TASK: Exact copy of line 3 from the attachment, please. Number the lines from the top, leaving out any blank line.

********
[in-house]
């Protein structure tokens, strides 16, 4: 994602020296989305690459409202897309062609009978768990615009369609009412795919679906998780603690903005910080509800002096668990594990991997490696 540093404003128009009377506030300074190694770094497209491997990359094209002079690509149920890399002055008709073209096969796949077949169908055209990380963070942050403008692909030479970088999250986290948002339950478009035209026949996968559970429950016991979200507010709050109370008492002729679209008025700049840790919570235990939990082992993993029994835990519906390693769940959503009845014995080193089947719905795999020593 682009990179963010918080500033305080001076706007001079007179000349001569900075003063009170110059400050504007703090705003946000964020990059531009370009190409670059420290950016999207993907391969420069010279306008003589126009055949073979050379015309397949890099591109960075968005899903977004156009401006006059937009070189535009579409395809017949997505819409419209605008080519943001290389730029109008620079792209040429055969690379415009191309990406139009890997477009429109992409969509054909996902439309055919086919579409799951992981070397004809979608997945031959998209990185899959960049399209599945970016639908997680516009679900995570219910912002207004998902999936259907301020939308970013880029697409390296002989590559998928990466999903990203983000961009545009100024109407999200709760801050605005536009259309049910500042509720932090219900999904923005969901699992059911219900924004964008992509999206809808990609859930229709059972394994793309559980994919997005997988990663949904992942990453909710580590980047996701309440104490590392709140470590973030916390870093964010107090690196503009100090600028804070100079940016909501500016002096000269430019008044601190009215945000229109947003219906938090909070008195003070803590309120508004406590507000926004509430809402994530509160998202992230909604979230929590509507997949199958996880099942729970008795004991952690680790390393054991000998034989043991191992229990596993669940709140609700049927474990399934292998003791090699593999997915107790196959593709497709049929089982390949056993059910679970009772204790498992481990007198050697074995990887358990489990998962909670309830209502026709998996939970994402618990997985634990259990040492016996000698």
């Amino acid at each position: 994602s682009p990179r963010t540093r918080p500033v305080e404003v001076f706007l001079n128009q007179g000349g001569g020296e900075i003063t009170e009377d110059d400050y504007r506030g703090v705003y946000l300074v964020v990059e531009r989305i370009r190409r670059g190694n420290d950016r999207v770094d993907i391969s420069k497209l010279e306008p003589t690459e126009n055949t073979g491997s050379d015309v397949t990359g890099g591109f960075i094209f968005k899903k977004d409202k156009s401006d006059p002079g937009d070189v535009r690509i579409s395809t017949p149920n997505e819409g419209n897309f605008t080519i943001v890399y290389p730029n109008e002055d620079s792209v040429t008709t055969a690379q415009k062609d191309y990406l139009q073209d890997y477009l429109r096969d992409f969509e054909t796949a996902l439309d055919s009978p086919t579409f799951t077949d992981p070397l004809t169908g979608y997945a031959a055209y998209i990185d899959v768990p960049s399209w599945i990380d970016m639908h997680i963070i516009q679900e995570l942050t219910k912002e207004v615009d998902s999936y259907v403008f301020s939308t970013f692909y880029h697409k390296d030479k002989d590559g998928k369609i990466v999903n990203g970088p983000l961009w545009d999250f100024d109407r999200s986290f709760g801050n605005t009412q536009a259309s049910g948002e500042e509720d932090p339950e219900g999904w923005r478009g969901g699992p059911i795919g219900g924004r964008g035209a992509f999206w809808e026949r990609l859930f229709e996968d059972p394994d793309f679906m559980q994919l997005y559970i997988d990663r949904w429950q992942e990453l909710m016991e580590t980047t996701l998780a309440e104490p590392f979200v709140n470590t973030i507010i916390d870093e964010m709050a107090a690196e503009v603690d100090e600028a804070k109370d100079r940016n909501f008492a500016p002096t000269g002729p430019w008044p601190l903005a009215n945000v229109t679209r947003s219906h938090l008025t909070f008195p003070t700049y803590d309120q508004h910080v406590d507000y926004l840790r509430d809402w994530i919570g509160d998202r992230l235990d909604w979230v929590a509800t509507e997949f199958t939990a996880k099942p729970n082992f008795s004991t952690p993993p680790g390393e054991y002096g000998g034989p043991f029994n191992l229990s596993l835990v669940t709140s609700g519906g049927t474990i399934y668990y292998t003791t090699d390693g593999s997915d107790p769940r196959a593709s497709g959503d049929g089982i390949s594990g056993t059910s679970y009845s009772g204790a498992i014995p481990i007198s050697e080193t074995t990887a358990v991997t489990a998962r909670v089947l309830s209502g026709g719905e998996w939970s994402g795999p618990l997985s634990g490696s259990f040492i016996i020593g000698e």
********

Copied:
């Amino acid at each position: 994602s682009p990179r963010t540093r918080p500033v305080e404003v001076f706007l001079n128009q007179g000349g001569g020296e900075i003063t009170e009377d110059d400050y504007r506030g703090v705003y946000l300074v964020v990059e531009r989305i370009r190409r670059g190694n420290d950016r999207v770094d993907i391969s420069k497209l010279e306008p003589t690459e126009n055949t073979g491997s050379d015309v397949t990359g890099g591109f960075i094209f968005k899903k977004d409202k156009s401006d006059p002079g937009d070189v535009r690509i579409s395809t017949p149920n997505e819409g419209n897309f605008t080519i943001v890399y290389p730029n109008e002055d620079s792209v040429t008709t055969a690379q415009k062609d191309y990406l139009q073209d890997y477009l429109r096969d992409f969509e054909t796949a996902l439309d055919s009978p086919t579409f799951t077949d992981p070397l004809t169908g979608y997945a031959a055209y998209i990185d899959v768990p960049s399209w599945i990380d970016m639908h997680i963070i516009q679900e995570l942050t219910k912002e207004v615009d998902s999936y259907v403008f301020s939308t970013f692909y880029h697409k390296d030479k002989d590559g998928k369609i990466v999903n990203g970088p983000l961009w545009d999250f100024d109407r999200s986290f709760g801050n605005t009412q536009a259309s049910g948002e500042e509720d932090p339950e219900g999904w923005r478009g969901g699992p059911i795919g219900g924004r964008g035209a992509f999206w809808e026949r990609l859930f229709e996968d059972p394994d793309f679906m559980q994919l997005y559970i997988d990663r949904w429950q992942e990453l909710m016991e580590t980047t996701l998780a309440e104490p590392f979200v709140n470590t973030i507010i916390d870093e964010m709050a107090a690196e503009v603690d100090e600028a804070k109370d100079r940016n909501f008492a500016p002096t000269g002729p430019w008044p601190l903005a009215n945000v229109t679209r947003s219906h938090l008025t909070f008195p003070t700049y803590d309120q508004h910080v406590d507000y926004l840790r509430d809402w994530i919570g509160d998202r992230l235990d909604w979230v929590a509800t509507e997949f199958t939990a996880k099942p729970n082992f008795s004991t952690p993993p680790g390393e054991y002096g000998g034989p043991f029994n191992l229990s596993l835990v669940t709140s609700g519906g049927t474990i399934y668990y292998t003791t090699d390693g593999s997915d107790p769940r196959a593709s497709g959503d049929g089982i390949s594990g056993t059910s679970y009845s009772g204790a498992i014995p481990i007198s050697e080193t074995t990887a358990v991997t489990a998962r909670v089947l309830s209502g026709g719905e998996w939970s994402g795999p618990l997985s634990g490696s259990f040492i016996i020593g000698e």